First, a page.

After setting up the Sonos Sub and the surround speakers, the Sonos Arc 5.1.2 system is functional. However, it is recommended to adjust the system’s audio settings so that it is perfectly adapted to the acoustic characteristics of the listening room. In particular, the volume of the surround speakers can be adjusted to ensure that the effects are always perfectly audible, even when the speakers are far away from the listener. The volume of the Sonos Sub can also be controlled to avoid saturation in small rooms or spaces that aren’t soundproofed. All of these settings can be easily adjusted in the Sonos app.
For iOS smartphone and tablet users, the Sonos Arc is even easier to calibrate thanks to the TruePlay automatic calibration system. Based on the proprietary technology introduced with the Sonos Play:5, this system uses the microphone in the iPhone or iPad on which the Sonos app is installed to calibrate the soundbar based on its environment. The TruePlay calibration is carried out in two quick steps. First, you have to sit in your usual listening position, with your smartphone held at eye level. The Sonos Arc will then play different sounds and frequencies for a few seconds on each speaker in the system, including the Sonos Sub.
The second step in the TruePlay calibration is to move around the room while the different sounds and frequencies are played to more effectively assess how the room influences the restitution. Sonos provides a short 30-second video to properly understand how to hold and move the smartphone around the room. The different sounds are then played. After moving around for one minute, the calibration is done and can be saved. The sound is more balanced for both music and movie soundtracks.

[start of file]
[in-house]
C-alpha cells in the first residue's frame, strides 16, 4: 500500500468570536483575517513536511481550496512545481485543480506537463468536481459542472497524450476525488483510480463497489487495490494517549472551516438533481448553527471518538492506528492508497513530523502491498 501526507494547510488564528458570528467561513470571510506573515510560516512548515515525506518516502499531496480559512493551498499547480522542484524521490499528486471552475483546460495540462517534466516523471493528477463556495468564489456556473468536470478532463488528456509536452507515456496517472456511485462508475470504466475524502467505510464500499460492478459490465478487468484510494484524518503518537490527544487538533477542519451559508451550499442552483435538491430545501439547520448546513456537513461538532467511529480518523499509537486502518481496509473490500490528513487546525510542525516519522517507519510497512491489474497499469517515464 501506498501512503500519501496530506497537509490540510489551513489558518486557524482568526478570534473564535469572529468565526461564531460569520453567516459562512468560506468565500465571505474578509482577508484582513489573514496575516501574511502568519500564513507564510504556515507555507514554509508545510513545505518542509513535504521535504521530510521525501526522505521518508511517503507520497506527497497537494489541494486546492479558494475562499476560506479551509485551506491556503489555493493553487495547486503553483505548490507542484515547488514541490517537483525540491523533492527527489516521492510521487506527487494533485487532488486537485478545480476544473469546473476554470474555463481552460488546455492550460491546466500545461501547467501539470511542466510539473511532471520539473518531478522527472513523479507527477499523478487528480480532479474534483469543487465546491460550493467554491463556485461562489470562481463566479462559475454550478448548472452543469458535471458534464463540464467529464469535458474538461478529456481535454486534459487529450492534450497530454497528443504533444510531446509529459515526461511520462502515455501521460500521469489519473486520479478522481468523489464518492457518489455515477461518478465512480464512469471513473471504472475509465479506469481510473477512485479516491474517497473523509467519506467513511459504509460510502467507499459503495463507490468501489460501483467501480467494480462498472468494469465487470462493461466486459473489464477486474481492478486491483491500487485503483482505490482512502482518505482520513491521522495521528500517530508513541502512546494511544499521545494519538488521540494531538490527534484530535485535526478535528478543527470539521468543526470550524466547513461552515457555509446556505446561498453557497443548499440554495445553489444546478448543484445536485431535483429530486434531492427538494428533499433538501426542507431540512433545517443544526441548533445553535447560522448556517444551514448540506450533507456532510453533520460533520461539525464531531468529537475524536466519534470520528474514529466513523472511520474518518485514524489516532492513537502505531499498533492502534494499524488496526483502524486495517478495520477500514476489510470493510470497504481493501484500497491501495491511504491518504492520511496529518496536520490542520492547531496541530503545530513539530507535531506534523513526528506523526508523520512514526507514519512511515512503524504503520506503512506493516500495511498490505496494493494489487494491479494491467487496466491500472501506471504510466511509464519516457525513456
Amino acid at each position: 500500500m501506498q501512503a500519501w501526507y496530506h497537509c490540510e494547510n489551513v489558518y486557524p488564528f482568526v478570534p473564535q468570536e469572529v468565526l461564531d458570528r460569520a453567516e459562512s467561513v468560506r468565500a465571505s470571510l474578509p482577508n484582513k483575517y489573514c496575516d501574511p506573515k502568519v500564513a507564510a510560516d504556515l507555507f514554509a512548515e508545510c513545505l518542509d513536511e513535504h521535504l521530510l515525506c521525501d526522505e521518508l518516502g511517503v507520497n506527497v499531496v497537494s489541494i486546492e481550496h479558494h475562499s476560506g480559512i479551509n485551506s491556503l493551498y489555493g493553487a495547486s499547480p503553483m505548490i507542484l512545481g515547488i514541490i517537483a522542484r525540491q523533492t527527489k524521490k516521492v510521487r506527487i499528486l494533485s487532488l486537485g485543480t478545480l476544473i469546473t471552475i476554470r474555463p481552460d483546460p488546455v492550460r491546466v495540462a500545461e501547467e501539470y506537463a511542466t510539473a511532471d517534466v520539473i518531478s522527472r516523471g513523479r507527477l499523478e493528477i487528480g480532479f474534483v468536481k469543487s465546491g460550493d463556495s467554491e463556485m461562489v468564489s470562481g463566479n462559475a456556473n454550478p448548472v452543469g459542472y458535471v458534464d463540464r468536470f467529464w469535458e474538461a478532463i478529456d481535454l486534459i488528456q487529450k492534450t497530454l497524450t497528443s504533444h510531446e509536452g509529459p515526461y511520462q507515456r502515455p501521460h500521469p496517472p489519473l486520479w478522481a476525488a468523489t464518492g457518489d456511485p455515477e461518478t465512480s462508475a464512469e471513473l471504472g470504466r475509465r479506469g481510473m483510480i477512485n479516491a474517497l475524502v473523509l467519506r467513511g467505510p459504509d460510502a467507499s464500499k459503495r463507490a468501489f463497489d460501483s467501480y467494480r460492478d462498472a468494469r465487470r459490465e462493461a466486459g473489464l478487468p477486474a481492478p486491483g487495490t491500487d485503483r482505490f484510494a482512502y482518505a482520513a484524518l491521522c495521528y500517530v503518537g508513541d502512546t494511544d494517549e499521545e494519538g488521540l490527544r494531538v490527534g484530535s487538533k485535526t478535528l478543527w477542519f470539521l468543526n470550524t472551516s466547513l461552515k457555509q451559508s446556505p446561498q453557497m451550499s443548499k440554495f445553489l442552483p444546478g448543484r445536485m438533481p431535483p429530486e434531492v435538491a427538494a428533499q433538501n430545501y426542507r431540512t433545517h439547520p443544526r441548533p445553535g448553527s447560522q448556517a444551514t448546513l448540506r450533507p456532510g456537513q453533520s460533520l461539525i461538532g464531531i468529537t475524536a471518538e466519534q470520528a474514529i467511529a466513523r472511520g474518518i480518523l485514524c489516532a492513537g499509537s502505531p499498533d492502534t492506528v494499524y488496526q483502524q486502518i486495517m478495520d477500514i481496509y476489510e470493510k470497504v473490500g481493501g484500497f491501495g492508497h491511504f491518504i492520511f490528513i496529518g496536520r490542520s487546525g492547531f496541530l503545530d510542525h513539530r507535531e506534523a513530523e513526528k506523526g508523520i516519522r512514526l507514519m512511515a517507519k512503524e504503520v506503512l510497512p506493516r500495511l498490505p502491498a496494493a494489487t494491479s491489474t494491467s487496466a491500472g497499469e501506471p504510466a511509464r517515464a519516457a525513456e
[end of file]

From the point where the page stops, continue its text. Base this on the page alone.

Sonos Arc: listening impressions
For this review, we first listened to the Sonos Arc soundbar by itself, then progressively added the subwoofer and surround speakers to the system to measure the real impact of the equipment. For our source we connected the Zappiti One SE 4K HDR network media player to the HDMI 2 input of a 4K UHD LG television. We also watched content on the Netflix and Amazon Prime Video apps installed on the TV.
Sonos Arc only: 5.0.2 configuration
With the movie Once Upon a Time in Hollywood, the Sonos Arc soundbar reproduced the dialogues naturally and with conviction. The voices were always properly centered and clearly audible, whether they were whispers or shouts. The two front lateral channels produced by the Sonos Arc soundbar were tangible and really seemed to come from the left and right ends of the room. The separation of the different front channels was very precise, which allowed the various sound effects to be correctly positioned and to not become confused, even when the movie’s soundtrack was at its most intense.
Used by itself, the Sonos Arc soundbar provided pretty convincing surround sound effects with movie soundtracks. However, we had to turn the volume up quite high to enjoy them. The soundstage is rather frontal when watching movies at night and at low volume. The same was true for the rear ambient effects that were a little faint. We were still a long way from a true home theater system with genuine speakers, as would be the case with the Sonos One SL. However, the Atmos effects were much more realistic and really seemed to come from above us in the room. Even with movies that weren’t encoded in Dolby Atmos, the Sonos Arc soundbar managed to recreate very convincing vertical effects. For example, with the movie Pearl Harbor in Dolby Digital 5.1, the Sonos Arc made it seem as if the planes were really flying overhead. It also improved the general atmosphere of the movies we watched, and it sometimes seemed as if it was raining or thundering in the room!
Sonos Arc + Sonos Sub 5.1.2 home theater
We then activated the Sonos Sub subwoofer to reinforce the intensity of the lows. The sound was immediately more powerful and coherent. Continuing with Pearl Harbor, we could now physically feel the explosions. The roar of the aircraft engines was also much more credible and the whole scene was more natural sounding. The Sonos Sub was enthusiastic but never over the top, which was the shortcoming of the previous generations of this subwoofer. The TruePlay calibration that we carried out prior to the test definitely contributed to this great performance. The Sonos Sub also benefits movie soundtracks and music. With the Hans Zimmer Live in Prague concert, the lows were deeper and the soundstage more balanced. The sound was very lively and responded to everything the orchestra did. The music was generous and energetic.